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Feds Formally Limit ‘Forever Chemicals’

Thu, 04/18/2024 - 10:58

New water regs tougher than New York State’s

Durell Godfrey

On April 10, the federal Environmental Protection Agency issued a final determination on limits for “forever chemicals” in drinking water sources, along with a three-to-five-year timeline by which testing and remediation are to occur and about $1 billion in funding to support states, cities, and other municipalities in carrying out that testing and remediation.

These chemicals, including perfluoroalkyl and polyfluoroalkyl substances, commonly called PFAS, are harmful to humans and wildlife, and show up in drinking water when materials such as firefighting foam and manufacturing chemicals make their way into the environment. When they do, PFAS are difficult and stubborn to remove — hence their “forever chemicals” nickname.

Now, the “maximum contaminant levels” for six forms of PFAS in drinking water range from 1 to 10 parts per trillion. For PFOA (perfluorooctanoic acid) and PFOS (perfluorooctane sulfonate), which in 2017 were detected in private water wells in certain parts of Wainscott in excess of the E.P.A.’s acceptable levels for lifetime exposure, the limit is 4 parts per trillion. East Hampton Town has since taken action to make sure Wainscott residents have access to safe water sources.

“President Biden believes that everyone deserves access to clean, safe drinking water, and he is delivering on that promise,” Brenda Mallory, chairwoman of the White House Council on Environmental Quality, said in a statement on April 10. “The first national drinking water standards for PFAS marks a significant step towards delivering on the Biden-Harris administration’s commitment to advancing environmental justice, protecting communities, and securing clean water for people across the country.”

New York enacted its own regulations on PFAS in 2020, limiting PFOA and PFOS in drinking water to 10 parts per trillion. The E.P.A.’s final ruling is slightly tougher.

“We applaud [the E.P.A.] for taking this critical step to protect public health,” Charles Lefkowitz, chairman of the Suffolk County Water Authority, said in a statement. “Since the announcement of the proposed rule last year, the S.C.W.A. has been preparing for this and we are well on our way to meeting all regulatory requirements within the timeframe laid out by the E.P.A. . . . Our customers should rest assured that the water that comes out of their tap is treated for PFAS when it is detected and that the water that they drink is of the highest quality.”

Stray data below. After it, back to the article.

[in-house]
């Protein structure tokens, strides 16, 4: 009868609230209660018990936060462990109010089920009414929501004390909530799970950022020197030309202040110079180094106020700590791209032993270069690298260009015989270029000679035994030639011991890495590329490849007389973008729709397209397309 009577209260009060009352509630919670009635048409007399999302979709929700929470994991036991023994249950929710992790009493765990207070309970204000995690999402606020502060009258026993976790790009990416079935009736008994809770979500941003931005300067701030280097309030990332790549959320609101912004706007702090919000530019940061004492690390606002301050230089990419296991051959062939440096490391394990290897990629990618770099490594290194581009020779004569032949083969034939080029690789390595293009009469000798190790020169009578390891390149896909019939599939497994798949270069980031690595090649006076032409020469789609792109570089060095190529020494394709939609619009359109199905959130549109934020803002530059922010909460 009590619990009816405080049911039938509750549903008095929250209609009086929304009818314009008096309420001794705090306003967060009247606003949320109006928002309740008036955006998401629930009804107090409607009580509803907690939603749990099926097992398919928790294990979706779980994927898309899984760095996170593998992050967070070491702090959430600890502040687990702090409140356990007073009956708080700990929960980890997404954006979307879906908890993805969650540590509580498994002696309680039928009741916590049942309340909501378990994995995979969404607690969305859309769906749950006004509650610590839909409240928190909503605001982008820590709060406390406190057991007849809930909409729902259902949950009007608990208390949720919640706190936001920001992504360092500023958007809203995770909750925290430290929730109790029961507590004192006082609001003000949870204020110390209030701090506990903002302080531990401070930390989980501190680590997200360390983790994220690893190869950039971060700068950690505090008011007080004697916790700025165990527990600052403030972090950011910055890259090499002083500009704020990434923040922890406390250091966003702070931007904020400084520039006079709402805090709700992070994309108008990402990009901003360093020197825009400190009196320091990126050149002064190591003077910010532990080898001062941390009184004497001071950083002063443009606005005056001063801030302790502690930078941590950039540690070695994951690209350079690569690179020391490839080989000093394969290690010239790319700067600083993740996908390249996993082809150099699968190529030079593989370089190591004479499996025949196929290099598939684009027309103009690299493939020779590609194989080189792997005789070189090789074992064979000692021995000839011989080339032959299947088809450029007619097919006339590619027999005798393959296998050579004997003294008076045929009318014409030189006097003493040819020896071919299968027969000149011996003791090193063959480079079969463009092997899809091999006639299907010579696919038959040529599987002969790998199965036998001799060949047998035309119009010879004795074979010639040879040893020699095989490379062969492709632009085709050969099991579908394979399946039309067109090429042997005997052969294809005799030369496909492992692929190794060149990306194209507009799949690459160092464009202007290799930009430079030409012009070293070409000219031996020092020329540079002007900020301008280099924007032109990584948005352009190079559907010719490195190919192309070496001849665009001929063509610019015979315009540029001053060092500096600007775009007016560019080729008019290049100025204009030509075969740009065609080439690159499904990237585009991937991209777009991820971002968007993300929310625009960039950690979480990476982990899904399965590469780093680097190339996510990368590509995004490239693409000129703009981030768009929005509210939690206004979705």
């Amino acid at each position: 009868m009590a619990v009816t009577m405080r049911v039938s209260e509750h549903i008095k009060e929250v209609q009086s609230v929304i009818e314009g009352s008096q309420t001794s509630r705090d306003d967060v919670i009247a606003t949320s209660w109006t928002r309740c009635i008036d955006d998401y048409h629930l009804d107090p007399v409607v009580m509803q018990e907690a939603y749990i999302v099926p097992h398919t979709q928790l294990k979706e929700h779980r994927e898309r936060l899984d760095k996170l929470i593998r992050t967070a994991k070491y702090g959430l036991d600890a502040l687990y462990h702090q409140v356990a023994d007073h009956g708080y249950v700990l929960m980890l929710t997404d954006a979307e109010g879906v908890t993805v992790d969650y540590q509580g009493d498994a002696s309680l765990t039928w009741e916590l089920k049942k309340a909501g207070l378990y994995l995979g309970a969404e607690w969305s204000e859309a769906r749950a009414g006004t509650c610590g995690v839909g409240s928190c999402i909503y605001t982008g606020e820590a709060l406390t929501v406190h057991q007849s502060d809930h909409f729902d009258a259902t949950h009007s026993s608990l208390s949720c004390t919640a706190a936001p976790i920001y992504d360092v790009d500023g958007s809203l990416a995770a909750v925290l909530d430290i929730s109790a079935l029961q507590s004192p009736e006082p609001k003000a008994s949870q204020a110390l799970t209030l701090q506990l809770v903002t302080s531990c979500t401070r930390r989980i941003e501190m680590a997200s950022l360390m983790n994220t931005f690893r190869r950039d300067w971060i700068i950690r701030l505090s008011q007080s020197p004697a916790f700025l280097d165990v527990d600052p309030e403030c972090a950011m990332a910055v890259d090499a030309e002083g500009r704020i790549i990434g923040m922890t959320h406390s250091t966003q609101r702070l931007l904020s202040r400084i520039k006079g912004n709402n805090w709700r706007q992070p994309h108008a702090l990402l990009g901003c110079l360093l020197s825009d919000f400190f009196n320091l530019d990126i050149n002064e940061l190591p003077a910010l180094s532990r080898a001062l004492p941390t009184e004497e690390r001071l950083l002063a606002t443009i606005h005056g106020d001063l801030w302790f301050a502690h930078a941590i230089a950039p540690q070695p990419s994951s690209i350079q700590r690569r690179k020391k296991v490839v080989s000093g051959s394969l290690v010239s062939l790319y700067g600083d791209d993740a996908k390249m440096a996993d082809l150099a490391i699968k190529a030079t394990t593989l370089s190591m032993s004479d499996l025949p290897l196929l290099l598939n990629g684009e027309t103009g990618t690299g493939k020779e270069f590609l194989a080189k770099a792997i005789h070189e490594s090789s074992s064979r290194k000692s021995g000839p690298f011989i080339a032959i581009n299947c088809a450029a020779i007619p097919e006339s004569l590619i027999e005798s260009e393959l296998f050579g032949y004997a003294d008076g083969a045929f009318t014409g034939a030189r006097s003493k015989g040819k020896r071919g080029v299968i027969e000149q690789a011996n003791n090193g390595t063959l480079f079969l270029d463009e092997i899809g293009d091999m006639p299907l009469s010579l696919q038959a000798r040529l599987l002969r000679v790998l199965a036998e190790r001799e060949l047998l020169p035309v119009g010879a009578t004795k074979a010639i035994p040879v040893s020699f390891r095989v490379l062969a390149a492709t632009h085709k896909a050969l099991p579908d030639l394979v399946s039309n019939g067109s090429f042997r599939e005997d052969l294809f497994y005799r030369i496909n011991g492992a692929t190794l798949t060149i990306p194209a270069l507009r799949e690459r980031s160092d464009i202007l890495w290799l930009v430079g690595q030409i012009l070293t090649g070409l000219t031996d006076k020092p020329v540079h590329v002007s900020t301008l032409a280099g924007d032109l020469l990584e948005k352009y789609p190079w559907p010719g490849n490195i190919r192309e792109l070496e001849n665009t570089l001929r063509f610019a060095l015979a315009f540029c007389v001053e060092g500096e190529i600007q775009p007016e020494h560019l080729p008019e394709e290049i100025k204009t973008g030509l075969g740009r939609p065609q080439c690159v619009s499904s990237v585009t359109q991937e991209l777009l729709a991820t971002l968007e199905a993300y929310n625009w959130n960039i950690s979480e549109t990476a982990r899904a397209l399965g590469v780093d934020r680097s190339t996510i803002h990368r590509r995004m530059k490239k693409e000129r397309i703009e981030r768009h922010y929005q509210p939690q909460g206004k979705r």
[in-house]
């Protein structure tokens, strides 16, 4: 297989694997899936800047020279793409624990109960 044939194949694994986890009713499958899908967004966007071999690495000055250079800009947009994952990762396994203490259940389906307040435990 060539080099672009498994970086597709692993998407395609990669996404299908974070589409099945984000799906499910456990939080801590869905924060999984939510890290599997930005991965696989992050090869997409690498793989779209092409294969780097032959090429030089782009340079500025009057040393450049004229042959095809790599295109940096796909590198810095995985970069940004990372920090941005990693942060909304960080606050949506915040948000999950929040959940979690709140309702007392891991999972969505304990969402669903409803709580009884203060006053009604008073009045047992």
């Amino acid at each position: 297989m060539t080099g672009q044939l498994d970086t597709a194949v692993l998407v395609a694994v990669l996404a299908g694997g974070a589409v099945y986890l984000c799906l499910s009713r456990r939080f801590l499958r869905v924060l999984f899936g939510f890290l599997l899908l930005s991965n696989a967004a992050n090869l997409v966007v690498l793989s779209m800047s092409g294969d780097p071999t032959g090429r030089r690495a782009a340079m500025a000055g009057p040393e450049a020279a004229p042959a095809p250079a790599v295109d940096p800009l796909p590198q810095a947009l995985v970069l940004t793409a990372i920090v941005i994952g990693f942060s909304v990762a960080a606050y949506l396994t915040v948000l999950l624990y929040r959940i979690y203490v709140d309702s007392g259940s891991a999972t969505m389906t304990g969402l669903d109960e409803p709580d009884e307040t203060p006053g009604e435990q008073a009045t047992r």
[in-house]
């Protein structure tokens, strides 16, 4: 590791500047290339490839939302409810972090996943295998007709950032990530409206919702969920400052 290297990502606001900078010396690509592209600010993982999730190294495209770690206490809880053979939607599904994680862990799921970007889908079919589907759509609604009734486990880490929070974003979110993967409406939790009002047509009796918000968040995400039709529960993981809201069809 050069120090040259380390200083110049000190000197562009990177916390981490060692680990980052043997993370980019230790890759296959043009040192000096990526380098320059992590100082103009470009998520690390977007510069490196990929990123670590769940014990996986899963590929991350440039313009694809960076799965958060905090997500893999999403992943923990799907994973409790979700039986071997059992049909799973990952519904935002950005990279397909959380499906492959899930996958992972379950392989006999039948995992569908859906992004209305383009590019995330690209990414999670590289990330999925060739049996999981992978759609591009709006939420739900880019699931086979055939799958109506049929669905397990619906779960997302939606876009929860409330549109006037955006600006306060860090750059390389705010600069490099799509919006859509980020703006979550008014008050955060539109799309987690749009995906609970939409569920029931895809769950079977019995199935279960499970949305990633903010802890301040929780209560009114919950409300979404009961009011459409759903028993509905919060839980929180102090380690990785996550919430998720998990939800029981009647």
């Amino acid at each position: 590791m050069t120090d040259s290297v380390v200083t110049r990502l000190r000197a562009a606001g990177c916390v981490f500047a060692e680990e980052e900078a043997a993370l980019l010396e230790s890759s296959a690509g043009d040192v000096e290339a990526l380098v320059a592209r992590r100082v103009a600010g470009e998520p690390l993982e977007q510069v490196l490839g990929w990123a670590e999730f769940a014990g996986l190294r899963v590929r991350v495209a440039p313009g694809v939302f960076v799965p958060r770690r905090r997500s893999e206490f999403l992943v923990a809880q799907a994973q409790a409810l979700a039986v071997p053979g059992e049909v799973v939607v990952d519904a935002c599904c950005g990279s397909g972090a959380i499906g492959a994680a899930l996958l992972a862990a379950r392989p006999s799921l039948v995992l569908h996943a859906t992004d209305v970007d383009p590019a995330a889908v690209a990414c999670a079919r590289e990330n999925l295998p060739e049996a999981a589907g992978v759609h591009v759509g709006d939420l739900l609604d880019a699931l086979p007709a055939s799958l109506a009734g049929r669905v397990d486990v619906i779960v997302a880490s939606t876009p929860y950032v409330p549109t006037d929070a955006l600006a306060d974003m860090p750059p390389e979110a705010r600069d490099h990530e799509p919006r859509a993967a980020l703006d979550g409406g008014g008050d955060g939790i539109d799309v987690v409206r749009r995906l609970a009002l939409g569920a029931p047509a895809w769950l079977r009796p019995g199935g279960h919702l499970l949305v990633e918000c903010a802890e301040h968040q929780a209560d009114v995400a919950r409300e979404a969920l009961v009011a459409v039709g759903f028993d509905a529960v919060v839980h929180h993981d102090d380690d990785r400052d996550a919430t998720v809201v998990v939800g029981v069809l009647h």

The E.P.A. additionally established a three-year timeline for water utilities and municipalities to implement water quality monitoring and inform their customers and constituents of the results. If forever chemicals turn up in that testing, there will be a five-year period by which solutions for remediation must be implemented.

Jaymie Meliker, a professor of public health in the department of family, population, and preventive medicine at Stony Brook University, said yesterday that the E.P.A.’s ruling is tied to the current technology available for testing.

“Nothing will ever be zero, because as our ability to measure things improves, you’re always going to detect more,” he said. “But we’re talking guidelines in the parts per trillion. . . . These are one-thousand-fold smaller concentrations that we’re talking about. Fifty years ago, we weren’t even able to measure in the parts per billion level, we were measuring in parts per million. There will always be something that is detected over time — forever is because it doesn’t break down.”

Mr. Meliker said the E.P.A. regulations are also about “trying to fix the problem after the fact.”

“To me, the bigger question is, how did we get into this mess in the first place? Why are we in it, and why can’t we get out of it and stop this from happening?” he said. “It happened with DDT; it happened with brominated flame retardants that we were applying to furniture and mattresses. We don’t require industry to test their chemicals for safety prior to release into the general population. I’m not saying that’s the wrong choice, but I’m saying it needs to be a more obvious discussion with the general public. . . . They assume everything that comes out on the market is safe, but it’s hardly tested at all. People really don’t know that. To me, that’s where the wider discussion needs to be."


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